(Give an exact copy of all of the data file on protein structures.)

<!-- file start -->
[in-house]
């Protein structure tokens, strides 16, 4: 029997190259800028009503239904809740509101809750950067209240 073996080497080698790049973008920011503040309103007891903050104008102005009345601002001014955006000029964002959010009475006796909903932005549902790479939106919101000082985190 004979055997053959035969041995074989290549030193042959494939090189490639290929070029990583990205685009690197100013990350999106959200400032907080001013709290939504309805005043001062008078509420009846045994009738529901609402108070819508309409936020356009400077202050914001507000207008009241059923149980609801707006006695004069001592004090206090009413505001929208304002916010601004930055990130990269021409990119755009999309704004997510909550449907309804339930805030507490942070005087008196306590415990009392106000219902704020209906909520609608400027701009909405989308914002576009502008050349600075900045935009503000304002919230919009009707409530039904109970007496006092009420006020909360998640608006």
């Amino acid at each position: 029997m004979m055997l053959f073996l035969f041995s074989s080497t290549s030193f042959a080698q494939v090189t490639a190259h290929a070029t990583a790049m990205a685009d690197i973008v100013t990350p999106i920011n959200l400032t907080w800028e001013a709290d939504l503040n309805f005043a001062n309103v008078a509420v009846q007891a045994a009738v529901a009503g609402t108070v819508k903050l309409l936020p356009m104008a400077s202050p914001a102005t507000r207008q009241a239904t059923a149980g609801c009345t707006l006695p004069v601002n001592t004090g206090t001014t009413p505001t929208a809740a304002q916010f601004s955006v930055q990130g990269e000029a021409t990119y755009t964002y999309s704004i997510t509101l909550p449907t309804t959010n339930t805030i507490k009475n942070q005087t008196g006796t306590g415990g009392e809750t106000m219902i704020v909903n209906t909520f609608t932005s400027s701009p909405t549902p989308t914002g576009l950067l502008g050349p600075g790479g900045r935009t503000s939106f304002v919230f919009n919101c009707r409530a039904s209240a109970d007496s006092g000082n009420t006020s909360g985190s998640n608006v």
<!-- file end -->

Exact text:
[in-house]
């Protein structure tokens, strides 16, 4: 029997190259800028009503239904809740509101809750950067209240 073996080497080698790049973008920011503040309103007891903050104008102005009345601002001014955006000029964002959010009475006796909903932005549902790479939106919101000082985190 004979055997053959035969041995074989290549030193042959494939090189490639290929070029990583990205685009690197100013990350999106959200400032907080001013709290939504309805005043001062008078509420009846045994009738529901609402108070819508309409936020356009400077202050914001507000207008009241059923149980609801707006006695004069001592004090206090009413505001929208304002916010601004930055990130990269021409990119755009999309704004997510909550449907309804339930805030507490942070005087008196306590415990009392106000219902704020209906909520609608400027701009909405989308914002576009502008050349600075900045935009503000304002919230919009009707409530039904109970007496006092009420006020909360998640608006």
């Amino acid at each position: 029997m004979m055997l053959f073996l035969f041995s074989s080497t290549s030193f042959a080698q494939v090189t490639a190259h290929a070029t990583a790049m990205a685009d690197i973008v100013t990350p999106i920011n959200l400032t907080w800028e001013a709290d939504l503040n309805f005043a001062n309103v008078a509420v009846q007891a045994a009738v529901a009503g609402t108070v819508k903050l309409l936020p356009m104008a400077s202050p914001a102005t507000r207008q009241a239904t059923a149980g609801c009345t707006l006695p004069v601002n001592t004090g206090t001014t009413p505001t929208a809740a304002q916010f601004s955006v930055q990130g990269e000029a021409t990119y755009t964002y999309s704004i997510t509101l909550p449907t309804t959010n339930t805030i507490k009475n942070q005087t008196g006796t306590g415990g009392e809750t106000m219902i704020v909903n209906t909520f609608t932005s400027s701009p909405t549902p989308t914002g576009l950067l502008g050349p600075g790479g900045r935009t503000s939106f304002v919230f919009n919101c009707r409530a039904s209240a109970d007496s006092g000082n009420t006020s909360g985190s998640n608006v």